Jim Henson’s Labyrinth: Coronation continues with Maria being returned to the real world after her child is taken from her by the goblins. She confronts her husband, Albert, and asks him what he has done. Albert insists that she is insane and that his bodyguard Lorenzo witnessed her fall into the water at the docks with the child so he must have drowned. Maria does not accept this and after she refuses to relent Albert finally gives in. He tells Maria about how the goblins wanted him to be their King so Albert asked them to take his child instead. Maria begs Albert to take back the offer but it is no use, the deal is done.
Upset and desperate to find her son, Maria takes to the streets to expose Albert for what he has done only to be shunned as a lunatic by the townsfolk. In one last desperate effort she begs the goblins to give her back her son. The ancient Owl King hears her pleas and transports her back into the labyrinth. He tells her that she has 13 hours to solve the labyrinth or the child will remain there as his successor. Maria wastes no time and sets off into the labyrinth to save her child. As she makes her way through, Maria runs into a mermaid trapped in a net who offers to help her find the castle in exchange for her release. As is everything in the labyrinth, all is not as it seems and Maria finds herself in a trap. The mermaid was just a disguise meant to lure Maria closer. The creature grabs Maria’s arm and pulls her down into the water to some catacombs where she intends to feed Maria to her children. At the last moment Maria is rescued by a knight and whisked off to safety.
The knight introduces himself as Siir Skubbin, Knight of the Order of the Garderobe. Just when it seems that Maria’s luck has turned around, the knight grabs the chalk that belonged to her son out of Maria’s hand and runs away with it, leaving Maria discouraged and her will broken. This amuses the Owl King as he wonders what other hardships she will endure along the way to save her child. The issue ends with Jareth stopping his story for another time so he can put on a disguise to deceive and torment Sarah.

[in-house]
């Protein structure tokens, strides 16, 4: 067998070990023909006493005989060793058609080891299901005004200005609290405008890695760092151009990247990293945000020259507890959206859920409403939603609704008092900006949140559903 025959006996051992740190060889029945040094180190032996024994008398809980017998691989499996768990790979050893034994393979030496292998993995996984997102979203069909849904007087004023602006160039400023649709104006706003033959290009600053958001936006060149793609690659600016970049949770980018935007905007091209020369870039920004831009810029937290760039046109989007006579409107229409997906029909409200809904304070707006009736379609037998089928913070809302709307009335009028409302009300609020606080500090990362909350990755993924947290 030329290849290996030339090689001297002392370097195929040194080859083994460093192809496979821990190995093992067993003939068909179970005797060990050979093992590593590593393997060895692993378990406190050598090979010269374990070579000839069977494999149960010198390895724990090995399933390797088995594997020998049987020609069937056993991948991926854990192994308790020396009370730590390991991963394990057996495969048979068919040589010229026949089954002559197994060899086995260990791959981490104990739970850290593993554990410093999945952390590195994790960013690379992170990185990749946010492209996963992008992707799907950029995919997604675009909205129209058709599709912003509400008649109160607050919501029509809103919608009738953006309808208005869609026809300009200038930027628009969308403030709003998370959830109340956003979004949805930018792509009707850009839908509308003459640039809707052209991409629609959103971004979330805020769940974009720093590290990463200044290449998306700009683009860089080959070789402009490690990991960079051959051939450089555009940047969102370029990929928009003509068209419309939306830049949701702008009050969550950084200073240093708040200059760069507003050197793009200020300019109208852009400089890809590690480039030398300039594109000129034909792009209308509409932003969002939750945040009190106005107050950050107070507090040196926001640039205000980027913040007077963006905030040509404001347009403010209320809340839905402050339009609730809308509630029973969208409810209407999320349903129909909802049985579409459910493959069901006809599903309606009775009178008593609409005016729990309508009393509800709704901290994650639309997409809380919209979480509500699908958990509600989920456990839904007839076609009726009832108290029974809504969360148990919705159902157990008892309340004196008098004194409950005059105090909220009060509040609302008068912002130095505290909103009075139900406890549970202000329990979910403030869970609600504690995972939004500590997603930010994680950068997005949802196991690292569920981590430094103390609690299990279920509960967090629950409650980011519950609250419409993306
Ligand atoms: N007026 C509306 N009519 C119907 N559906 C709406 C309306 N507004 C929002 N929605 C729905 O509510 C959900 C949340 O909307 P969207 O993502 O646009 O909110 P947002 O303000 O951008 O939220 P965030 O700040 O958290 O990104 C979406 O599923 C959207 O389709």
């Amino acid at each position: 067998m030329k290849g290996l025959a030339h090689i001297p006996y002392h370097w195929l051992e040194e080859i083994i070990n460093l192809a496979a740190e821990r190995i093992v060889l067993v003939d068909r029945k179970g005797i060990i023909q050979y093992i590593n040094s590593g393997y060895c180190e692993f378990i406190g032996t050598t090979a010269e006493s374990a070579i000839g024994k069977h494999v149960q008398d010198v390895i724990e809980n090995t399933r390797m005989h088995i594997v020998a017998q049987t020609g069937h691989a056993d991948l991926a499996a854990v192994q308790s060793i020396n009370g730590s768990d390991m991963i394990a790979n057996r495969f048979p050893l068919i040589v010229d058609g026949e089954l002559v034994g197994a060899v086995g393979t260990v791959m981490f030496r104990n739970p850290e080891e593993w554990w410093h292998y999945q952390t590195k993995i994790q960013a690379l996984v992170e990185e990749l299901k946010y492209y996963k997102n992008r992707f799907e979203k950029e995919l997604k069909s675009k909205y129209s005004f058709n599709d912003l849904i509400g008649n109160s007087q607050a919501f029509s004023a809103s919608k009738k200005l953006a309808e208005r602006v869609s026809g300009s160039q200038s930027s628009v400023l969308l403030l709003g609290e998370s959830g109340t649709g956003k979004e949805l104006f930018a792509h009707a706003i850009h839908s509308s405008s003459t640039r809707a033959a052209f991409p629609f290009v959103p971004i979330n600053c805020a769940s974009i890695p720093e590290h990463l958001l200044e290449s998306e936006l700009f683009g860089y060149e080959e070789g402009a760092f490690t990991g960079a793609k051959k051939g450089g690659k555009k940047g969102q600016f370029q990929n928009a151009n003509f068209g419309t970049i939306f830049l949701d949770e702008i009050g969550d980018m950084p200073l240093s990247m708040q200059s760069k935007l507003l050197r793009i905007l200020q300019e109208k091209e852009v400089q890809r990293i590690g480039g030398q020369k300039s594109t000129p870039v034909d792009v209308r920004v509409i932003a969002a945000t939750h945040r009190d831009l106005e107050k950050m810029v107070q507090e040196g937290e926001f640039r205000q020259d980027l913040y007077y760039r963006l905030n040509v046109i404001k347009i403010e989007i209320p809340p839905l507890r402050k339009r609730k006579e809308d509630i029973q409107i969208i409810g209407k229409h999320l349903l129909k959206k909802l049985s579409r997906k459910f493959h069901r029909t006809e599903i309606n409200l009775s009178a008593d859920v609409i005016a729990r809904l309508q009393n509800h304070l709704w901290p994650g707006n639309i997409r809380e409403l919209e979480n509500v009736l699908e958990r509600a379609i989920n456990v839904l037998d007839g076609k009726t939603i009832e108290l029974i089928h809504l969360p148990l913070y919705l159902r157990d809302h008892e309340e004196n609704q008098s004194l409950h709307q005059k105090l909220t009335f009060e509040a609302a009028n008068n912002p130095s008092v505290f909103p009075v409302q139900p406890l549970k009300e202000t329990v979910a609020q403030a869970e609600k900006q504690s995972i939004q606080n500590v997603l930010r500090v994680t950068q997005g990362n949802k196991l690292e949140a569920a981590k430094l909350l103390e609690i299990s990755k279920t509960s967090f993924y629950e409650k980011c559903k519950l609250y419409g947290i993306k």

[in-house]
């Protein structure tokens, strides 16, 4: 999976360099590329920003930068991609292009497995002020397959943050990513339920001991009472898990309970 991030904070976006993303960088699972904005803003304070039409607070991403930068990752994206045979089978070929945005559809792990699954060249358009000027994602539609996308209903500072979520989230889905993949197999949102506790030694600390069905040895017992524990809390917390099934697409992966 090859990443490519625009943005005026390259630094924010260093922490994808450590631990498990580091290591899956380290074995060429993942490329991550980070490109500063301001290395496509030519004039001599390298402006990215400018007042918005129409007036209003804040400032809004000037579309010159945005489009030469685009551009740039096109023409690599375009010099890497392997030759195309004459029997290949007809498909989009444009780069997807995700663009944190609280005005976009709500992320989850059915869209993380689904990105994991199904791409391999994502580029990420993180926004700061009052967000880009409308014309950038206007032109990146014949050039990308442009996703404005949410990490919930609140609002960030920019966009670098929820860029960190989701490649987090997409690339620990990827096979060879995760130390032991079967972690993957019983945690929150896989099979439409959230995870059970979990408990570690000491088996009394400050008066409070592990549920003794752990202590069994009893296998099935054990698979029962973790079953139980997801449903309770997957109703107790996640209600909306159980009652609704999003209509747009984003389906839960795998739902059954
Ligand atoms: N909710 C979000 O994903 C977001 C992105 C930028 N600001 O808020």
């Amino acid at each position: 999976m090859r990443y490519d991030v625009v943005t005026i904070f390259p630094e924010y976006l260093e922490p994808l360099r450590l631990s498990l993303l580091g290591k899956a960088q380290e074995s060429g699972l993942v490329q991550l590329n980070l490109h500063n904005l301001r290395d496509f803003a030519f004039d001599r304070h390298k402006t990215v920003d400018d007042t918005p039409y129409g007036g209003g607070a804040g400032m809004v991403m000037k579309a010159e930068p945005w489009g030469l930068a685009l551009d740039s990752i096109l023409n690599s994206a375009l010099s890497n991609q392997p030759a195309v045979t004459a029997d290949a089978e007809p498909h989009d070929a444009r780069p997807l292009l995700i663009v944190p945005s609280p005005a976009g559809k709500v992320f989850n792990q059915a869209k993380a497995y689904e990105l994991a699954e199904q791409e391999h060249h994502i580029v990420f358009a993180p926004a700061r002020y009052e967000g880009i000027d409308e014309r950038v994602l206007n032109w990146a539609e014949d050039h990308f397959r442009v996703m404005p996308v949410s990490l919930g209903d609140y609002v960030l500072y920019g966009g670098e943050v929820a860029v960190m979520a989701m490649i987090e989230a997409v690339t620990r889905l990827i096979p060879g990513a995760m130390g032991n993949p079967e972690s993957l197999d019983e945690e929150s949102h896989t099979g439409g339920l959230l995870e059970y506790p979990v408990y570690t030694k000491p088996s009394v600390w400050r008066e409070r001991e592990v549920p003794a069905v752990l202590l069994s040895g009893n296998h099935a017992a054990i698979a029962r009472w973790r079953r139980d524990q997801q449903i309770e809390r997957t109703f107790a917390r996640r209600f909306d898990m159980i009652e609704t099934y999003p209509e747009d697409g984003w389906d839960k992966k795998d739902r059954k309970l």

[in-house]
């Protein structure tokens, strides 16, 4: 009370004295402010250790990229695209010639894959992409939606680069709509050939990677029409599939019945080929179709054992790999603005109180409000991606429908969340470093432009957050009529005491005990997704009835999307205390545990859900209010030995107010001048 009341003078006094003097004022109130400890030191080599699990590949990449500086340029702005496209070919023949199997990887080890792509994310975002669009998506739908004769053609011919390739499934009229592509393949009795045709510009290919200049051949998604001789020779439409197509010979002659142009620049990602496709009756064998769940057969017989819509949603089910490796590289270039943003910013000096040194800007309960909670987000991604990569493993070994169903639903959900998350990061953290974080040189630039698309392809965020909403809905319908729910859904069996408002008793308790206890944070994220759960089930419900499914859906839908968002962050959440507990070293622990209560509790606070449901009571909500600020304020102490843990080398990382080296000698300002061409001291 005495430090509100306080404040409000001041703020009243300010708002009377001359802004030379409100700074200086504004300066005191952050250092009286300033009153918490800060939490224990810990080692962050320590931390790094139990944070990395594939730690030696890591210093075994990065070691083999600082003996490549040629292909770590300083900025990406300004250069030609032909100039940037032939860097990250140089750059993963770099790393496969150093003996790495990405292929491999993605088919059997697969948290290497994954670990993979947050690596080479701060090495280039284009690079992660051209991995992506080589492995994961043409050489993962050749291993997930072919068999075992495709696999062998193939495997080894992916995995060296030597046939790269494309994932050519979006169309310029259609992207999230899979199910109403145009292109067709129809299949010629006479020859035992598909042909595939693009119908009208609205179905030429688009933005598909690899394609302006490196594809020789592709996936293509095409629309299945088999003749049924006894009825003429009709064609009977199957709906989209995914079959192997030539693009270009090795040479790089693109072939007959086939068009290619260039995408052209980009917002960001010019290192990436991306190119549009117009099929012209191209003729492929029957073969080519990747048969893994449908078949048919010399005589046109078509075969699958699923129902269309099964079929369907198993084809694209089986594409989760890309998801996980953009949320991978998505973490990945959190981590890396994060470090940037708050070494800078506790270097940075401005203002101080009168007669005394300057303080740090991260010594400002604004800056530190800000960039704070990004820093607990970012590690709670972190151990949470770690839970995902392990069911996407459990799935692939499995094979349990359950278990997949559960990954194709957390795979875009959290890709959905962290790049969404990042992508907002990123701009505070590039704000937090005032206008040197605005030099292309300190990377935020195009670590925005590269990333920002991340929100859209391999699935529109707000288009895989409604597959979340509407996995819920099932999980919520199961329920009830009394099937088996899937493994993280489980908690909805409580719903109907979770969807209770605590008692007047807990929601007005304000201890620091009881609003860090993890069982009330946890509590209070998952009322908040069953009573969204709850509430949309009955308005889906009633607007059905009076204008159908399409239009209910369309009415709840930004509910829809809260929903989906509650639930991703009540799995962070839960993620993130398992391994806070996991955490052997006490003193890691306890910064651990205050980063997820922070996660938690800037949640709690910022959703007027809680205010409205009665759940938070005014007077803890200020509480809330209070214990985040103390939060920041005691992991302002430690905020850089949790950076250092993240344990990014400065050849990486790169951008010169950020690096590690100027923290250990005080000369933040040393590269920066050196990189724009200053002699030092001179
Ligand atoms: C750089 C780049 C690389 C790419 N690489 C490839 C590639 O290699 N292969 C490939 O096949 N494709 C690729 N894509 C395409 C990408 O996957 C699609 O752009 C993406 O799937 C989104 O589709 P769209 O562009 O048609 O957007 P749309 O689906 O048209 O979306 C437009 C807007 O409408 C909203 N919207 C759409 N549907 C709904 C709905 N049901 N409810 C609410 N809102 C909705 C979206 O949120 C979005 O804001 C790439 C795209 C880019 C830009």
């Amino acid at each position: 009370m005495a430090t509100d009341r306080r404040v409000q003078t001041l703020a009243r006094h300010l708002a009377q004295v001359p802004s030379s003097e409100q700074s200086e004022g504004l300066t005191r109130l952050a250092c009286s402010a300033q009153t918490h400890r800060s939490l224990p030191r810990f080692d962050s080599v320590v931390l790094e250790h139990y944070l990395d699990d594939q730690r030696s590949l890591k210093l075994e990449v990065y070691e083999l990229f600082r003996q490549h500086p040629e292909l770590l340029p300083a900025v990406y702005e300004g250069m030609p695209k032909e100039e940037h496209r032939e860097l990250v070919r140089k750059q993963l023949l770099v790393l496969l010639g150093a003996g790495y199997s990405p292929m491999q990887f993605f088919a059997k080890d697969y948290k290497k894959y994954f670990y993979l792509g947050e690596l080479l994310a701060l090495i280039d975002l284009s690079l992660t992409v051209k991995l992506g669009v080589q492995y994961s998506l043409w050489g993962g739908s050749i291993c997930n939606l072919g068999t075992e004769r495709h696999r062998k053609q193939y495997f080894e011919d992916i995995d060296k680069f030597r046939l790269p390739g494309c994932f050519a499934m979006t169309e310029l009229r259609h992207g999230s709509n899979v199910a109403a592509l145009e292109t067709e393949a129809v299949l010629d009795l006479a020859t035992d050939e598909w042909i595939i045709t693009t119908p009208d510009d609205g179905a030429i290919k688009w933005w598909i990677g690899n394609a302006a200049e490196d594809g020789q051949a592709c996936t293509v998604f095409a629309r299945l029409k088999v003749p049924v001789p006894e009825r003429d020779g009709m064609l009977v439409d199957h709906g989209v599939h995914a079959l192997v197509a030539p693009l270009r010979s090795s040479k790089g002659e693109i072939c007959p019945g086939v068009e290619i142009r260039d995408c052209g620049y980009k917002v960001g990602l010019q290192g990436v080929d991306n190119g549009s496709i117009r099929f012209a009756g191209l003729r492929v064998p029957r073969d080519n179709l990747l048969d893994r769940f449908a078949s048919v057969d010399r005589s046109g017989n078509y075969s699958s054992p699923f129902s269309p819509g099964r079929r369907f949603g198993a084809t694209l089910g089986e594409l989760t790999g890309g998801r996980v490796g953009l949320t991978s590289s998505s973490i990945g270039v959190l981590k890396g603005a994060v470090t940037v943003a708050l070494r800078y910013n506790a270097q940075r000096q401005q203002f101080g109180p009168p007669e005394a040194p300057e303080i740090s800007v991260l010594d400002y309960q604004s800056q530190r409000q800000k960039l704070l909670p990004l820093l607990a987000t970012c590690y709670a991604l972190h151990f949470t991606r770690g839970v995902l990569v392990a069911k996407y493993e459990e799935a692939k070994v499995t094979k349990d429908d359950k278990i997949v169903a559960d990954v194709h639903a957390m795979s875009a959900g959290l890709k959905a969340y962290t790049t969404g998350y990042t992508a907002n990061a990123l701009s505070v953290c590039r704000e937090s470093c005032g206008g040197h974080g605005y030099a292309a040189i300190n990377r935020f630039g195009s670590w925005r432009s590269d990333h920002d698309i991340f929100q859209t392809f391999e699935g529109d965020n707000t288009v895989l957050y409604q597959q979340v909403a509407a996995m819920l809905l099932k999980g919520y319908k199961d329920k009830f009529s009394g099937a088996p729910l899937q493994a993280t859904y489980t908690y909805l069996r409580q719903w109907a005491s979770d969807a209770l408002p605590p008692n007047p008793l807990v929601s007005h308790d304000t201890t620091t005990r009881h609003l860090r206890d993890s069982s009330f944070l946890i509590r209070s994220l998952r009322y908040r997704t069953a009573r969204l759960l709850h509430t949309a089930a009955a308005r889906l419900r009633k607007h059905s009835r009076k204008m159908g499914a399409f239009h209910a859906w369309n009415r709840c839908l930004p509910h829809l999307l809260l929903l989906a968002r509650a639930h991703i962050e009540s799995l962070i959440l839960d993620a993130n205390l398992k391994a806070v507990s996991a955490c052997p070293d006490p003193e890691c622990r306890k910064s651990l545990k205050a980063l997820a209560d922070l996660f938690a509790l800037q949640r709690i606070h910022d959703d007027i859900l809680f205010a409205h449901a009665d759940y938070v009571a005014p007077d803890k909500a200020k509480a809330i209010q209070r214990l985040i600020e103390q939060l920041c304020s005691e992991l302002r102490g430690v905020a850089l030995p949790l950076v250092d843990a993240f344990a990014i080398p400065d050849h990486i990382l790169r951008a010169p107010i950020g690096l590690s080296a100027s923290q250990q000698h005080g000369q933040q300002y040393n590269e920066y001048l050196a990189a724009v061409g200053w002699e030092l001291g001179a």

The writing on this series continues to be nothing short of amazing. Simon Spurrier does such a wonderful job of drawing parallels between Maria’s journey and Sarah’s journey to tie the two stories together seamlessly. This story-within-a-story not only takes you deeper into the Labyrinth but also carries over to events from the original film. Spurrier gives us new and exciting characters like the Owl King and Sir Subbin to ponder. There is also a bit of mystery written into the story involving Beetleglum. There’s more to this character than meets the eye and Spurrier is clever in the way that he writes the interactions between Beetlegum and Jareth. Simon Spurrier really knows how to create stories within the context of the Jim Henson universe. He did it beautifully in Power of the Dark Crystal, and this new Labyrinth series is no exception.
The images and environments that Daniel Bayless puts to the page for this issue are even more beautiful and fantastic then the last. The Owl King is drawn very majestically yet terrifying and Bayless’s use of perspective and composition on certain frames is breathtaking. One panel in particular of Jareth viewing the Owl King viewing Maria all through the use of the orbs is a work of artistic genius. Dan Jackson rounds everything out perfectly with his coloring yet again. His use of shading and highlights add such an emotional value to the already beautiful artwork. The way he sets the mood and the tone of every scene in this issue is wonderful.
This series is shaping up to be an amazing collection for any Labyrinth fan or lover of fantasy stories. It is compelling and fresh yet stays true to the source material and this second issue is even more exciting and mysterious than the first. It leaves the reader captivated, emotional, and wanting more at the end of it.